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Re: An essay in futility, too long to read :)
« Reply #2296 on: 20/09/2016 14:00:19 »
This global definition of a universe communicates, and it started everywhere. The Big Bang was where you are, and where I am too. We look out to define lights limits/age but the same can be said of any species, anywhere in this universe, having the same experience as us. They may define us as being the 'earliest light', depending on from where they measure. No center to it, as far as I see. And if that is true then defining it as 'growing' ftl in those first 'instances' becomes rather misleading to me, as it then should do so everywhere. Where would my 'pivot' of reference be for that?
 

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Re: An essay in futility, too long to read :)
« Reply #2297 on: 20/09/2016 14:06:14 »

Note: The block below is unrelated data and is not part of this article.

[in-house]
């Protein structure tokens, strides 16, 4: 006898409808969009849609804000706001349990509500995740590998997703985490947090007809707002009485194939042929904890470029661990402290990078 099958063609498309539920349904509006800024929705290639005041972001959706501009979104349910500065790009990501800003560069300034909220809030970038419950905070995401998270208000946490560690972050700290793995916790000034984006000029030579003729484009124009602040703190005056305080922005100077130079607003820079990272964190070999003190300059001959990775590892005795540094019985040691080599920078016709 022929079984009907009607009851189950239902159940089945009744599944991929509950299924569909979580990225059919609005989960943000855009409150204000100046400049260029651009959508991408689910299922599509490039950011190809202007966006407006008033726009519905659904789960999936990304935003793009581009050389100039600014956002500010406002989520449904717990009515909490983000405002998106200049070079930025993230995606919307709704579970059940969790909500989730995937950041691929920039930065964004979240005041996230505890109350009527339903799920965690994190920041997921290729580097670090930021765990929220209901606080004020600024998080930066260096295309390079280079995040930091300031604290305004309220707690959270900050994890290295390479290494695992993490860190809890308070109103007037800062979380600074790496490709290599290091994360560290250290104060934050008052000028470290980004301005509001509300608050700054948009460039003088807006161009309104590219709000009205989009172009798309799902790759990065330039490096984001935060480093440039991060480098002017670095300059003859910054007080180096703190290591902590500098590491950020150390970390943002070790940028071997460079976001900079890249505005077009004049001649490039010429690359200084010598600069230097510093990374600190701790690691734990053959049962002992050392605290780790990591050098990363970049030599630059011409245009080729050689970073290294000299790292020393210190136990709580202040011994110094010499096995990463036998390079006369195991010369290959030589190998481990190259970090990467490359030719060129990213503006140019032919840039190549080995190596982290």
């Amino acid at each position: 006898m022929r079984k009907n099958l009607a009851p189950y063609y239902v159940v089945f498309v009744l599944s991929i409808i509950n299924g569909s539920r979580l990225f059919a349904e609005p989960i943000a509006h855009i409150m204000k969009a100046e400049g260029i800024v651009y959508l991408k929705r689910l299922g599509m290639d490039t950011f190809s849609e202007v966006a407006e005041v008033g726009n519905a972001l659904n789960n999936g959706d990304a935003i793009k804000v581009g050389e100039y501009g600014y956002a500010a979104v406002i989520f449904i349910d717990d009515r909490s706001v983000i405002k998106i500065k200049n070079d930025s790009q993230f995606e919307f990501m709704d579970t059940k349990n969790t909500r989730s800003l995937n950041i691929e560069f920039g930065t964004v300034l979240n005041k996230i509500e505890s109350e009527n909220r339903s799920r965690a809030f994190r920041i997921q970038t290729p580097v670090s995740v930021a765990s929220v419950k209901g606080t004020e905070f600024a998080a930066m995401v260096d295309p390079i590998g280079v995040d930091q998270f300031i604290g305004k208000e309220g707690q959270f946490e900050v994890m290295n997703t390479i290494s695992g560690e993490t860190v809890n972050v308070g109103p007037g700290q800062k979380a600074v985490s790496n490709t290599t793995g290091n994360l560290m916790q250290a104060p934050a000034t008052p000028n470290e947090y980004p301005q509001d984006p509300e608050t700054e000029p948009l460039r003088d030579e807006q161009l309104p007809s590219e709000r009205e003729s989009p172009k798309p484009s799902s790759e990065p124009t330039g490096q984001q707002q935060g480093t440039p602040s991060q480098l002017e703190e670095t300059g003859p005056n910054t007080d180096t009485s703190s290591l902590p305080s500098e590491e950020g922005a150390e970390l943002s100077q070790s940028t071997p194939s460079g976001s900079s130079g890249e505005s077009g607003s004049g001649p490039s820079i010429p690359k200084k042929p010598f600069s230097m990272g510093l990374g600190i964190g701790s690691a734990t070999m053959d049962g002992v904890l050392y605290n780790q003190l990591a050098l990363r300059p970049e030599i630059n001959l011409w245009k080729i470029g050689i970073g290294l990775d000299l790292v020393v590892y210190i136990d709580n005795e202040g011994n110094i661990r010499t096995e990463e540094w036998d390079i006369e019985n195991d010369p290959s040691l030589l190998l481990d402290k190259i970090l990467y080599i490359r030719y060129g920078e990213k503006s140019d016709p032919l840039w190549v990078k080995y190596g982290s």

Using the surface of a balloon to describe it is misleading, as it assume this balloon, then involving dimensionalities to further obfuscate it. The Big Bang is local  :) Just as local as your other standards of measuring, although we from those draw all kinds of conclusions about our global environment.
 

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Re: An essay in futility, too long to read :)
« Reply #2298 on: 20/09/2016 14:09:34 »
Now, what would that say about a entanglement?
 

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Re: An essay in futility, too long to read :)
« Reply #2299 on: 20/09/2016 14:12:35 »
'c' is about limits of communication. And it 'propagate' in this global definition we use.
 

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Re: An essay in futility, too long to read :)
« Reply #2299 on: 20/09/2016 14:12:35 »